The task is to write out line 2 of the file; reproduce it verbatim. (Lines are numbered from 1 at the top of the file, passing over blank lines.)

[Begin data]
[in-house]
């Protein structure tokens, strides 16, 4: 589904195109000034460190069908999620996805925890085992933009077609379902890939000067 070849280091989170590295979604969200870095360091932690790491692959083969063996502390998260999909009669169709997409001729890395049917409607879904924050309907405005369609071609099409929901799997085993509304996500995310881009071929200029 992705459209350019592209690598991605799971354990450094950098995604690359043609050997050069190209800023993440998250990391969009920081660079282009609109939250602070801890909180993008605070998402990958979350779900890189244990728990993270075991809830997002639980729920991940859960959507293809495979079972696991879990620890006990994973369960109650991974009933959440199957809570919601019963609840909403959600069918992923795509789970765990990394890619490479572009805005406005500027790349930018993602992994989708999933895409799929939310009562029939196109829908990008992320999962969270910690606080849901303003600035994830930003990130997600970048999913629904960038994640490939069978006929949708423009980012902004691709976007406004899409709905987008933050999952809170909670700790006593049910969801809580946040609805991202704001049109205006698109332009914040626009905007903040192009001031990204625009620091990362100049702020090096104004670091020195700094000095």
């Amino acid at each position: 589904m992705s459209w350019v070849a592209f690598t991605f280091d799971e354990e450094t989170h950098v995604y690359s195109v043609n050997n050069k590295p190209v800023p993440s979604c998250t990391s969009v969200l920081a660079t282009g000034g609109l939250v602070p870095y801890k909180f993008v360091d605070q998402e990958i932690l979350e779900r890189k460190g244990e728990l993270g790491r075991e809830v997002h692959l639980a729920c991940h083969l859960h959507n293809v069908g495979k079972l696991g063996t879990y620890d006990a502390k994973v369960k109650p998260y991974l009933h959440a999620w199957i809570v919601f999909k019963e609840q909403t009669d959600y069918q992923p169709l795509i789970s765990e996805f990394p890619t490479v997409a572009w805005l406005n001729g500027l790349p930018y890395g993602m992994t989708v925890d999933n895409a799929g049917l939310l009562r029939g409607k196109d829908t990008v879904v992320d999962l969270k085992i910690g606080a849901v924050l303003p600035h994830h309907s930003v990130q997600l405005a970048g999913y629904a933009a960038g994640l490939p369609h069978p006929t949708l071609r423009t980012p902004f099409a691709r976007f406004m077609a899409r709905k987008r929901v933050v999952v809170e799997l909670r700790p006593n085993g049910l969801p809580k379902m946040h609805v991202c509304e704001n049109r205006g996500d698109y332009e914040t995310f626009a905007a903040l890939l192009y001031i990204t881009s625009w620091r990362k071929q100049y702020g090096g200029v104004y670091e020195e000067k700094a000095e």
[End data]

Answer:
């Protein structure tokens, strides 16, 4: 589904195109000034460190069908999620996805925890085992933009077609379902890939000067 070849280091989170590295979604969200870095360091932690790491692959083969063996502390998260999909009669169709997409001729890395049917409607879904924050309907405005369609071609099409929901799997085993509304996500995310881009071929200029 992705459209350019592209690598991605799971354990450094950098995604690359043609050997050069190209800023993440998250990391969009920081660079282009609109939250602070801890909180993008605070998402990958979350779900890189244990728990993270075991809830997002639980729920991940859960959507293809495979079972696991879990620890006990994973369960109650991974009933959440199957809570919601019963609840909403959600069918992923795509789970765990990394890619490479572009805005406005500027790349930018993602992994989708999933895409799929939310009562029939196109829908990008992320999962969270910690606080849901303003600035994830930003990130997600970048999913629904960038994640490939069978006929949708423009980012902004691709976007406004899409709905987008933050999952809170909670700790006593049910969801809580946040609805991202704001049109205006698109332009914040626009905007903040192009001031990204625009620091990362100049702020090096104004670091020195700094000095």